Female directors make up at least 20 per cent of most boards in Australia, but not the boards of the top 200 companies on the Australian Securities Exchange (ASX), where they account for just 8.7 per cent of directors.
That’s the finding of Women on Boards’ new Boardroom Diversity Index, released in mid-March.
The index covers female participation on 774 boards, including ASX 200 companies, credit unions, superannuation funds regulated by the Australian Prudential Regulation Authority (APRA), national sporting organisations, Cooperative Research Centres, rural research and development corporations and top government boards.
“Female participation on boards in these key sectors should never again fall below the numbers we have published,” says Claire Braund, executive director of Women on Boards.
The index reveals that the percentage of ASX 200 companies without a female director rose marginally in 2009 to 53 per cent, while female participation on ASX 200 company boards increased slightly from 8.3 per cent in 2008 to 8.7 per cent.
The statistics improve as one moves up the ASX, with boards of ASX 100 companies comprising 10.8 per cent women and ASX 50 companies comprising 12.9 per cent women. Eleven companies added at least one female to their board in 2009.
In November 2009, Women on Boards called for ASX 200 companies to achieve a minimum of 25 per cent female directors by 2012 or, it said, it would advocate the introduction of mandatory quotas.
Women on Boards has now issued a similar challenge to the other sectors included in its index to achieve minimum of 40 per cent female directors in the same time frame.
The index also reveals that in 2010 women make up:
- 21 per cent of APRA-regulated superannuation trustee boards;
- 21 per cent of credit union boards, a rise from 19 per cent in 2007;
- 26 per cent of national sporting organisation boards, up from 14 per cent in 2006/07; and
- 17 per cent of Cooperative Research Centre boards.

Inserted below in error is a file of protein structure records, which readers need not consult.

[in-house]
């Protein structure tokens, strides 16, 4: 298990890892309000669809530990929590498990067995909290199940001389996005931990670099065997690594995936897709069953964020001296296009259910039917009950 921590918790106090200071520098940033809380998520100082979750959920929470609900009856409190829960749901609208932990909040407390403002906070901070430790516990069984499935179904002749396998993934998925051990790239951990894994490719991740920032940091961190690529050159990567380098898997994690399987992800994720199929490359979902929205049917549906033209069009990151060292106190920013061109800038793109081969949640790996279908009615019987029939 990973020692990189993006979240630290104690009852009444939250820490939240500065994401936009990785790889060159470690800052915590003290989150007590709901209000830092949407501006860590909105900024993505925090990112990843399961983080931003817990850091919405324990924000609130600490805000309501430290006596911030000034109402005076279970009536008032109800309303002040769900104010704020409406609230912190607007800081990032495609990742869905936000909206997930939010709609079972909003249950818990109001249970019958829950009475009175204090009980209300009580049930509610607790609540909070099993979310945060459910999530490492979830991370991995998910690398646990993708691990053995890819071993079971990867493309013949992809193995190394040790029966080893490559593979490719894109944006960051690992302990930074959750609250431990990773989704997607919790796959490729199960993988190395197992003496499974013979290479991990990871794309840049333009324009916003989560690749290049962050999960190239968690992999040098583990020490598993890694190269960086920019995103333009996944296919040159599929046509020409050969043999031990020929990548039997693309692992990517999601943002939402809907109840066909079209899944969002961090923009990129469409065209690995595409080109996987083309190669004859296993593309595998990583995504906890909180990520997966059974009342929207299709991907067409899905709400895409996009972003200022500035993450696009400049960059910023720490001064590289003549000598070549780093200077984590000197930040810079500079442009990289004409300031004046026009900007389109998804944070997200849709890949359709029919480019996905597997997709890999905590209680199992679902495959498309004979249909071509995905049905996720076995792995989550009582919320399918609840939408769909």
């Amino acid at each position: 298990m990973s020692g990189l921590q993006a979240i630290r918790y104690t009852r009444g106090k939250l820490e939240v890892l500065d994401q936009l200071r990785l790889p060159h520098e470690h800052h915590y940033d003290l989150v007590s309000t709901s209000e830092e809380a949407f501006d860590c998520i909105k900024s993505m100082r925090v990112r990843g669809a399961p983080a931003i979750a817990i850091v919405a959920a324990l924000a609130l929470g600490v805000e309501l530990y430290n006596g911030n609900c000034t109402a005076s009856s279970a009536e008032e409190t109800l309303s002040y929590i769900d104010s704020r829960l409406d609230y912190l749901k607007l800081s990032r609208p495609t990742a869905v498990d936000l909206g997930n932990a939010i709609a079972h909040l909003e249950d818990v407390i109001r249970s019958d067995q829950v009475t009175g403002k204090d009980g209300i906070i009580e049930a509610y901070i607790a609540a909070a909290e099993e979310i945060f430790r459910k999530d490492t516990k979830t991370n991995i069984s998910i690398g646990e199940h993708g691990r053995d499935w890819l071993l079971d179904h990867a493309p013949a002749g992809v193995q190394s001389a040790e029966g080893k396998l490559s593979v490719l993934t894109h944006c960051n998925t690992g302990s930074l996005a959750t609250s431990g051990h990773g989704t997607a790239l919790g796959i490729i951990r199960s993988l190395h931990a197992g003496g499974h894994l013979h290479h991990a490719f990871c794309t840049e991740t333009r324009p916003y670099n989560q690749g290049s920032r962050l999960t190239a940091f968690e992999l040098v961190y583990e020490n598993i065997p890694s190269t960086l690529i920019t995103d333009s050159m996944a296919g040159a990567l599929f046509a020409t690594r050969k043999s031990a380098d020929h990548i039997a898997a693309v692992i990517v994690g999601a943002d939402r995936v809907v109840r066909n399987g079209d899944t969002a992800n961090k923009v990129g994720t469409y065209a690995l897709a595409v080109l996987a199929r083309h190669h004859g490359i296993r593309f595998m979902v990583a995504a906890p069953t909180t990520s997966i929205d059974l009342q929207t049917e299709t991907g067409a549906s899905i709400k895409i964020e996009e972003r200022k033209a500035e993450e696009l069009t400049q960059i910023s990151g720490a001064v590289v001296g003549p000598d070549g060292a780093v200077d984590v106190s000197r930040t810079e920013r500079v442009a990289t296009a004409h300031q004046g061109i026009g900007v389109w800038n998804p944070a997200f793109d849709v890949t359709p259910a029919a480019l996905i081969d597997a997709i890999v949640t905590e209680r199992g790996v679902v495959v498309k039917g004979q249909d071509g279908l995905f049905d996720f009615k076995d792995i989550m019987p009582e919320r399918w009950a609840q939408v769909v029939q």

The index also shows that rural research and development corporations increased their number of female directors from 13 per cent in 2008 to 22 per cent in 2009. However, the percentage of women directors on government business boards (state and Federal) is below the Australia-wide average of 38 per cent for overall government boards and committees.
Towards greater diversity
In November 2009, the Australian Institute of Company Directors announced a range of new measures to improve gender diversity on Australian boards. The initiative aims to address the so-called “pipeline problem” – the current obstacles to women gaining positions in senior management ranks that could prepare them for future directorship roles.
Our new measures include:
- Recommendations for boards to adopt, and report on, diversity policies and goals for the board and senior management;
- Recommendations for greater transparency in board selection processes and reporting;
- A mentoring program bringing together 51 senior listed company chairmen and experienced directors with emerging women directors;
- A scholarship program and other educational initiatives;
- Enhanced database and information services for current and aspiring women directors; and
- Additional briefings, seminars and other events tailored to the needs of aspiring women directors.
For more information, visit our website at: www.companydirectors.com.au.
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